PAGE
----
Strolling Around Kobe's Kitano Street: Explore Western Heritage

Strolling Around Kobe's Kitano Street: Explore Western Heritage

Hicha Aquino

As Japan was trying to be opened up to the world in the Meiji period, several ports were opened to provide international trading with other countries. Kobe was one of the port cities which included. The Port of Kobe was opened in 1868 and some areas around the port became designated housing areas for foreigners who lived and had business in Kobe. One of them is Kitano.

Nowadays, Kitano-cho or Kitano streets, usually called Kitano Ijinkan-gai (北野異人館街) is an area where several Western influences are left. Unlike many places in Japan, strolling around this area brings us to a different old-Western atmosphere. There were 300 homes of expats before, which were deteriorated by war and just 30 left with less than 20 houses open for the public. Not only did many of the houses become historical museums, there are also restaurants and cafes, meeting clubs and a trick art museum to enrich your touristic experience in this area.

England House or Eikokukan (英国館)

This two-story house was designed by a British architect with furniture and accessories dating back from the 17th century to the Victorian era in 19th century. Getting inside this museum brings the feeling of being at in Sherlock Holmes’ house, since at the second floor, there is a reconstruction of his house as appeared in Sherlock Holmes’ series. Visitors are even allowed to try Mr. Holmes’ coat and hat for free.

French House or Yokan nagaya (洋館長屋)

This unique wooden house, whose translation is the “Western-style building”, was built in 1908 as the residence of a foreigner in Kobe.  Nowadays, this house, decorated with a French atmosphere, is mainly used to exhibit crafts of Art Noveau glass by Emile Galle and paintings from Paris by Tsuguharu Fujita.

Former Foreign Residence Hilltop House/Former Chinese Consulate or Saka no ue no Ijinkan/Kyu chugoku ryoujikan (坂の上の異人館・旧中国領事館)

This facility displays works of art made in China, from the ancient to modern period. Different from other places in Kitano, here you can feel an Asian atmosphere.

Uroko Museum or Uroko no ie (うろこの家)

The building was the first foreign residence built in Kobe formerly used as a luxurious rental house for foreigners. It is called uroko (うろこ) meaning “scale” as the exterior wall resembles fish scales. Many remarkable antiques and potteries can be found inside the house. And in the museum's west side, there are various European drawings and Japanese art from Yu Horie who is representative of Kobe’s painter. We can also see the beautiful Kobe port from the third floor of this building.

Admission fee: 1050 yen.

Uroko no ie. Photo by Ken Yamaguchi on Flickr.

Yamate 8 Ban-kan (山手八番館)

This Western-style building has Tudor-style three steeples. Modern sculptures by Rodin and classical paintings by Rembrandt, among others are displayed in this facility.

Ben’s House or Ben no ie (ベンの家)

Even though this is also a house with English ambience, it is a little different from Eikokukan. Here, as the former owner was a hunter, this house displays rare animals he hunted.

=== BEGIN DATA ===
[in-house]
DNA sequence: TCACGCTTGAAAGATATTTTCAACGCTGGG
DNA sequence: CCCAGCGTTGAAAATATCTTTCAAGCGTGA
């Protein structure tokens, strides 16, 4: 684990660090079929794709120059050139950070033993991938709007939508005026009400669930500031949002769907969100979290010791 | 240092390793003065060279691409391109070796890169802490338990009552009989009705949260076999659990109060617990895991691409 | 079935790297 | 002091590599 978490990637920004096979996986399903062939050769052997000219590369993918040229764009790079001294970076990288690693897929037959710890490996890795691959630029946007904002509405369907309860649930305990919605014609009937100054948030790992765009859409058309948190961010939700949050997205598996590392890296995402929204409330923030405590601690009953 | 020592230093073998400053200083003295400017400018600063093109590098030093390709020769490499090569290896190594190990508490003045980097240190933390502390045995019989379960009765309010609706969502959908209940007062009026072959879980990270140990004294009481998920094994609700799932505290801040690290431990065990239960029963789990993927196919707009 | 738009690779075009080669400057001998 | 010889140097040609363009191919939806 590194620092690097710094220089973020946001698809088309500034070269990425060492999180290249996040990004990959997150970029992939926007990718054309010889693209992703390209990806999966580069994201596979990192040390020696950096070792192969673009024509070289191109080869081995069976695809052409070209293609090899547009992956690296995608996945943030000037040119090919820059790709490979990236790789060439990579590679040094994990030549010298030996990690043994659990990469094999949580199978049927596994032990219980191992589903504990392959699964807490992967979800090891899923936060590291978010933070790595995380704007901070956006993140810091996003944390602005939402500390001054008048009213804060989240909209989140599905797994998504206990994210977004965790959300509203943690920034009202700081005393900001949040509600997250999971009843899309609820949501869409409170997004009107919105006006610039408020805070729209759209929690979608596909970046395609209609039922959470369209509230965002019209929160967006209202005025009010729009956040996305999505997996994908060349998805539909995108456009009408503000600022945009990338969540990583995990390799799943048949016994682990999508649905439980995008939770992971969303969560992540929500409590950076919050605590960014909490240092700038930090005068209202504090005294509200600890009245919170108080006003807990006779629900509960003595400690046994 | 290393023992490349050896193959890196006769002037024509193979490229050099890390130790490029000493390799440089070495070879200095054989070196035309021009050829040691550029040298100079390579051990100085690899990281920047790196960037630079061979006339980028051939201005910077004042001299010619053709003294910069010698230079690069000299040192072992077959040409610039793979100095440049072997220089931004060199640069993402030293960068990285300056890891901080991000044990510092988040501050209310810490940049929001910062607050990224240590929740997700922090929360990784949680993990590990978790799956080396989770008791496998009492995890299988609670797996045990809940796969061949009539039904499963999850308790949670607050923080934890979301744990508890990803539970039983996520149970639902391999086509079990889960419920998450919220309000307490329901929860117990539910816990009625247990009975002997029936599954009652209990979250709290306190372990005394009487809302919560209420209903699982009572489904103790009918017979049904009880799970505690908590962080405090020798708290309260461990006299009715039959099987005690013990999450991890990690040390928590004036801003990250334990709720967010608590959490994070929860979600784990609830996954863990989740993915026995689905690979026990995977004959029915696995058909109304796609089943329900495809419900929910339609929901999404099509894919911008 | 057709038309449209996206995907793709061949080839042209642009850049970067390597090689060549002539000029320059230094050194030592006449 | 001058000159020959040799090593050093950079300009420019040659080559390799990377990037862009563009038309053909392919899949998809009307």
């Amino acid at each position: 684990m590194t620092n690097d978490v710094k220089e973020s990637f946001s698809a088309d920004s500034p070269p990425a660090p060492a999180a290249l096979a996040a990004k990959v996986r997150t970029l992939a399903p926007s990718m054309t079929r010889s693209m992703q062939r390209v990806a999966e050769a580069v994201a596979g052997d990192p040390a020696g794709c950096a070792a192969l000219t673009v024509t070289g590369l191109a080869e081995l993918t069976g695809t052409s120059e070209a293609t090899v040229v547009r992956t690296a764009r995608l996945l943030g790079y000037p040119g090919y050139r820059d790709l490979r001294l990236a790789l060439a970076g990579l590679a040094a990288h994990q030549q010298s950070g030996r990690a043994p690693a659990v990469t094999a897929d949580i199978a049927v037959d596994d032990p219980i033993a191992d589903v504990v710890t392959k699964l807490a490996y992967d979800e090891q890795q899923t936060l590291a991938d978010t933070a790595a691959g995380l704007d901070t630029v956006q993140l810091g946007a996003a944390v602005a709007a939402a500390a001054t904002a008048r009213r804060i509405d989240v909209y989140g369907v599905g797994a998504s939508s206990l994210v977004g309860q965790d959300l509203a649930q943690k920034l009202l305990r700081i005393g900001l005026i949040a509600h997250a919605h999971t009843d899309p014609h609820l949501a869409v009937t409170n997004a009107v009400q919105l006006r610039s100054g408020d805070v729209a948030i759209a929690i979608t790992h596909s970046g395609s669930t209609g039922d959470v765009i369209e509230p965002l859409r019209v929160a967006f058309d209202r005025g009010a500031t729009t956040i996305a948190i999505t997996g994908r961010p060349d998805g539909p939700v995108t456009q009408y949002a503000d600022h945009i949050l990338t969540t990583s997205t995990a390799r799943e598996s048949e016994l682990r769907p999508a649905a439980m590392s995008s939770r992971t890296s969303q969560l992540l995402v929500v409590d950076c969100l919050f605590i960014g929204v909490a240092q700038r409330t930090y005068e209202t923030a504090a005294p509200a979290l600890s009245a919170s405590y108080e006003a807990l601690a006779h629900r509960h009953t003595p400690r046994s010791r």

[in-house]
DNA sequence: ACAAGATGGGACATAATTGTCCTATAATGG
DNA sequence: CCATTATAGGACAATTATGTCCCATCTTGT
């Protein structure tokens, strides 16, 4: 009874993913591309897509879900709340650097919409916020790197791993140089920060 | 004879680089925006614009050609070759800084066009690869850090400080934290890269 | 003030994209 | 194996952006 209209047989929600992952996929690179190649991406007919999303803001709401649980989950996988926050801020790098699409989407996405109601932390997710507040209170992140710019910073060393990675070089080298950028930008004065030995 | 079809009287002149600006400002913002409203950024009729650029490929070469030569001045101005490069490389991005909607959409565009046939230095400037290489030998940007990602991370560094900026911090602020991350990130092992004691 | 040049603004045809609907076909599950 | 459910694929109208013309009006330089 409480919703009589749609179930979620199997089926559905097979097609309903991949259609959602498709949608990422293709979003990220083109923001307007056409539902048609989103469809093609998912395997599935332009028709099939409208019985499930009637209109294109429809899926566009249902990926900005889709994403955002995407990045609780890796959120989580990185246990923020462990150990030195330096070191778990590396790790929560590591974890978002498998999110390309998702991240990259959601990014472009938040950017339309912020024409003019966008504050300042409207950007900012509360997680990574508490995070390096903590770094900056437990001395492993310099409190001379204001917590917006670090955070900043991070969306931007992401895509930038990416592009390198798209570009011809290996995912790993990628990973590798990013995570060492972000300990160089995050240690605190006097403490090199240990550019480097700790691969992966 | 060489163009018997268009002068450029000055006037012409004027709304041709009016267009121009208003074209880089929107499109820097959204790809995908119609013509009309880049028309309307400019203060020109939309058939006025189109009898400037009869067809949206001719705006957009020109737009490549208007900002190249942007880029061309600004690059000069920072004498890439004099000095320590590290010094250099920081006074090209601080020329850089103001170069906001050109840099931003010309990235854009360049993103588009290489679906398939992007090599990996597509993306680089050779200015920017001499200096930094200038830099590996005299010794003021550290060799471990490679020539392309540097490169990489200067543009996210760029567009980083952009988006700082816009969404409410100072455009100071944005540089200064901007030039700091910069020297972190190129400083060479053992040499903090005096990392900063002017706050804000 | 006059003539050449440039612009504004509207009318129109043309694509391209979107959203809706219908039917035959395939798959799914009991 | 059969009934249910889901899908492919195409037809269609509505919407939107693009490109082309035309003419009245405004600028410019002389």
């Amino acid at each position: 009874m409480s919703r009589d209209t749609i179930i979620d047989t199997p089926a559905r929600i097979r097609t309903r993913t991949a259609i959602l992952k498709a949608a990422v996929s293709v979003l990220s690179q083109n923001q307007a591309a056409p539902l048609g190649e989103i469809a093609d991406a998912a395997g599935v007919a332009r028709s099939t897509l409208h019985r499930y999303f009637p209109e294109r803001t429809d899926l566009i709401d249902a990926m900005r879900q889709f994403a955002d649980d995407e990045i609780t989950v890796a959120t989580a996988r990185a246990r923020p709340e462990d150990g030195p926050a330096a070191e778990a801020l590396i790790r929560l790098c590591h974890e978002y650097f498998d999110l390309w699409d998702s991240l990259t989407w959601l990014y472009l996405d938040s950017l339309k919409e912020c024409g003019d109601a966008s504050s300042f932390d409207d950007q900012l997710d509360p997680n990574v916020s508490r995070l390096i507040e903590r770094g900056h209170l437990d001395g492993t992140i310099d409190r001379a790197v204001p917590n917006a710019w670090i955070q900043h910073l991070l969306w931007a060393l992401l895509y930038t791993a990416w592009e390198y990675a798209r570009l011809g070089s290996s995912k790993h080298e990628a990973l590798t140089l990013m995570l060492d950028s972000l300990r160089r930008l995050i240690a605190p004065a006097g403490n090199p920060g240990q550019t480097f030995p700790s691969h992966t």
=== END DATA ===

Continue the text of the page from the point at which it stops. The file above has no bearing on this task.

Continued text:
Ben's House. Photo by 663highland on Wikimedia Commons.

Kobe Mysterious Consulate of Trick Art (神戸トリックアート不思議な領事館)

Former consulate of Panama turned into a trick art museum that is different from other trick art museums, you can feel the “Kobe ambience” while having fun with it.

Admission fee: 800 yen.

Weathercock House (風見鶏の館)

This building which is can be spotted on by its weathercock or kazamidori in Japanese, was constructed as the house of German trader, Gottfried Thomas, in 1909. This house is the only building with outer walls constructed by red-brick. The interior changes depending on the room, but incorporating the German traditional style. Certain events are also held in this building from time to time.

Opening hours: every day from 9.00-18.00 (except the first Tuesday of the February and June).

Admission fee: 500 yen (free entrance for high school students below and Kobe residents above 65 years old).

Photo by 663highland on Wikimedia Commons.

Kobe Kitano Art Museum (神戸北野美術館)

This museum was built as a hotel for foreigners in 1898. After WWII, it was used as the US consular office until 1978, was taken over and opened as a museum in 1996. It is mainly displaying the works of Moe Nagata, an illustrator and children's book writer. It also hosts certain events, such as photo exhibitions.

Opening hours: every day from 9.30-17.30 (except the third Tuesday of the month).

There are many others spots you can stop by when strolling around this area. At the hill side, you can find street performers and painters perform on weekends, and also see nice views of Kobe.

After walking around, you can take a rest and have a meal in cafes or restaurant in this area. One of the most famous resting place is Kobe-Kitano Starbucks which is claimed as one of most beautiful Starbucks cafes in Japan.

Starbucks Kobe. Photo by IWAI, Masaharu on Wikimedia Commons.

To get to this area, you can catch the city-loop bus at the north of JR Sannomiya Station, or simply walk about 15 minutes toward the mountains. Every house mentioned here are opened year-long, April to September 9.30-18.00, October to March 9.30-17.00 with admission fee about 550 yen, unless stated otherwise.